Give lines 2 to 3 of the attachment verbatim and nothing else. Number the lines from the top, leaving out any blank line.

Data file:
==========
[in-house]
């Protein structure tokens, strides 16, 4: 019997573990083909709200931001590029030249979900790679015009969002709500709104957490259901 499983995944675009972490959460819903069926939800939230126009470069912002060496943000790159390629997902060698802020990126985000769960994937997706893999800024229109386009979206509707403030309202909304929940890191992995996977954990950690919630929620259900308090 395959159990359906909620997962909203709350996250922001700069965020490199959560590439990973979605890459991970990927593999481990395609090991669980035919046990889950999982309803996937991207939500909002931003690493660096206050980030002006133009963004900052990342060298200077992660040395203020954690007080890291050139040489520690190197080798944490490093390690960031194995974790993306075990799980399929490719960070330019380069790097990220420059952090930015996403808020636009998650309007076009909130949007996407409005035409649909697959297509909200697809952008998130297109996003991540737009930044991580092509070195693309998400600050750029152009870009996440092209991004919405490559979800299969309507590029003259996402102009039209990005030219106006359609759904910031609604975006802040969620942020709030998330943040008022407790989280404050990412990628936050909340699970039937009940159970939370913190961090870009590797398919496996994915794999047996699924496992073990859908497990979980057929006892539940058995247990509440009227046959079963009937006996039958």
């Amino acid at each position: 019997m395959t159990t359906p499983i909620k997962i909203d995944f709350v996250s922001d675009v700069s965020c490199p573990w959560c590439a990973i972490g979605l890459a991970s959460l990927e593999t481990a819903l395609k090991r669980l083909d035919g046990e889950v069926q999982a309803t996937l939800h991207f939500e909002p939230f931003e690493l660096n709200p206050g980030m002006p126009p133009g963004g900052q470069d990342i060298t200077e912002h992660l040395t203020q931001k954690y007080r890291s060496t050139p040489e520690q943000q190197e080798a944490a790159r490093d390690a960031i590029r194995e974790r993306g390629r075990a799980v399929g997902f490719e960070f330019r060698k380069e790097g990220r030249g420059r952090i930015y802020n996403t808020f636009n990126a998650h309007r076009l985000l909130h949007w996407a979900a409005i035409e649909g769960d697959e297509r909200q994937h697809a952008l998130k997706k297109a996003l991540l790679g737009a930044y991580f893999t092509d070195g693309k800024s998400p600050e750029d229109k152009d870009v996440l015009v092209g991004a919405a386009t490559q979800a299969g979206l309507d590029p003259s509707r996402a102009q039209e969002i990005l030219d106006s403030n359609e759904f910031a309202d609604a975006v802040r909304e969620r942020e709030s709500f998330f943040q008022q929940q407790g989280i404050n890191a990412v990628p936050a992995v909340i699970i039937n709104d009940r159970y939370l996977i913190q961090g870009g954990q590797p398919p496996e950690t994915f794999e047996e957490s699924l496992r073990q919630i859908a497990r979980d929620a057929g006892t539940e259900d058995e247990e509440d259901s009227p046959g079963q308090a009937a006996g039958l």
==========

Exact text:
């Protein structure tokens, strides 16, 4: 019997573990083909709200931001590029030249979900790679015009969002709500709104957490259901 499983995944675009972490959460819903069926939800939230126009470069912002060496943000790159390629997902060698802020990126985000769960994937997706893999800024229109386009979206509707403030309202909304929940890191992995996977954990950690919630929620259900308090 395959159990359906909620997962909203709350996250922001700069965020490199959560590439990973979605890459991970990927593999481990395609090991669980035919046990889950999982309803996937991207939500909002931003690493660096206050980030002006133009963004900052990342060298200077992660040395203020954690007080890291050139040489520690190197080798944490490093390690960031194995974790993306075990799980399929490719960070330019380069790097990220420059952090930015996403808020636009998650309007076009909130949007996407409005035409649909697959297509909200697809952008998130297109996003991540737009930044991580092509070195693309998400600050750029152009870009996440092209991004919405490559979800299969309507590029003259996402102009039209990005030219106006359609759904910031609604975006802040969620942020709030998330943040008022407790989280404050990412990628936050909340699970039937009940159970939370913190961090870009590797398919496996994915794999047996699924496992073990859908497990979980057929006892539940058995247990509440009227046959079963009937006996039958």
């Amino acid at each position: 019997m395959t159990t359906p499983i909620k997962i909203d995944f709350v996250s922001d675009v700069s965020c490199p573990w959560c590439a990973i972490g979605l890459a991970s959460l990927e593999t481990a819903l395609k090991r669980l083909d035919g046990e889950v069926q999982a309803t996937l939800h991207f939500e909002p939230f931003e690493l660096n709200p206050g980030m002006p126009p133009g963004g900052q470069d990342i060298t200077e912002h992660l040395t203020q931001k954690y007080r890291s060496t050139p040489e520690q943000q190197e080798a944490a790159r490093d390690a960031i590029r194995e974790r993306g390629r075990a799980v399929g997902f490719e960070f330019r060698k380069e790097g990220r030249g420059r952090i930015y802020n996403t808020f636009n990126a998650h309007r076009l985000l909130h949007w996407a979900a409005i035409e649909g769960d697959e297509r909200q994937h697809a952008l998130k997706k297109a996003l991540l790679g737009a930044y991580f893999t092509d070195g693309k800024s998400p600050e750029d229109k152009d870009v996440l015009v092209g991004a919405a386009t490559q979800a299969g979206l309507d590029p003259s509707r996402a102009q039209e969002i990005l030219d106006s403030n359609e759904f910031a309202d609604a975006v802040r909304e969620r942020e709030s709500f998330f943040q008022q929940q407790g989280i404050n890191a990412v990628p936050a992995v909340i699970i039937n709104d009940r159970y939370l996977i913190q961090g870009g954990q590797p398919p496996e950690t994915f794999e047996e957490s699924l496992r073990q919630i859908a497990r979980d929620a057929g006892t539940e259900d058995e247990e509440d259901s009227p046959g079963q308090a009937a006996g039958l």